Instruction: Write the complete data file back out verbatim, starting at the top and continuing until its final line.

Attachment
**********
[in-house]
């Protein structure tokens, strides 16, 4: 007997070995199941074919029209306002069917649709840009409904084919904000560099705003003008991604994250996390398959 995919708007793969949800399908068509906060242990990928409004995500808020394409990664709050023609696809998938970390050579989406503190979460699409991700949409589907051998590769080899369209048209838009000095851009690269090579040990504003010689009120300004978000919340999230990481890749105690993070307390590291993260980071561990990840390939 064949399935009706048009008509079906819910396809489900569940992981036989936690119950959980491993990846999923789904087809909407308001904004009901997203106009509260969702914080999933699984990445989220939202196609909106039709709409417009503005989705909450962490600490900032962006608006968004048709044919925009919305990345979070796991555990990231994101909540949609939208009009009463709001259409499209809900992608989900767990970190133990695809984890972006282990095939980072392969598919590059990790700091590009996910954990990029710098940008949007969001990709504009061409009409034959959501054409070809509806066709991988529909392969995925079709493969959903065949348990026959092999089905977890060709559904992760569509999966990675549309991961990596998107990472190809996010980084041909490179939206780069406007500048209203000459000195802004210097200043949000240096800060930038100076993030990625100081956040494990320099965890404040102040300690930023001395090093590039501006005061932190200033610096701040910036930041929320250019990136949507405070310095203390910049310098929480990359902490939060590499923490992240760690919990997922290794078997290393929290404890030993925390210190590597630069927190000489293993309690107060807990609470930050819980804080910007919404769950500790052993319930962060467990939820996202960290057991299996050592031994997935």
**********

[in-house]
């Protein structure tokens, strides 16, 4: 007997070995199941074919029209306002069917649709840009409904084919904000560099705003003008991604994250996390398959 995919708007793969949800399908068509906060242990990928409004995500808020394409990664709050023609696809998938970390050579989406503190979460699409991700949409589907051998590769080899369209048209838009000095851009690269090579040990504003010689009120300004978000919340999230990481890749105690993070307390590291993260980071561990990840390939 064949399935009706048009008509079906819910396809489900569940992981036989936690119950959980491993990846999923789904087809909407308001904004009901997203106009509260969702914080999933699984990445989220939202196609909106039709709409417009503005989705909450962490600490900032962006608006968004048709044919925009919305990345979070796991555990990231994101909540949609939208009009009463709001259409499209809900992608989900767990970190133990695809984890972006282990095939980072392969598919590059990790700091590009996910954990990029710098940008949007969001990709504009061409009409034959959501054409070809509806066709991988529909392969995925079709493969959903065949348990026959092999089905977890060709559904992760569509999966990675549309991961990596998107990472190809996010980084041909490179939206780069406007500048209203000459000195802004210097200043949000240096800060930038100076993030990625100081956040494990320099965890404040102040300690930023001395090093590039501006005061932190200033610096701040910036930041929320250019990136949507405070310095203390910049310098929480990359902490939060590499923490992240760690919990997922290794078997290393929290404890030993925390210190590597630069927190000489293993309690107060807990609470930050819980804080910007919404769950500790052993319930962060467990939820996202960290057991299996050592031994997935």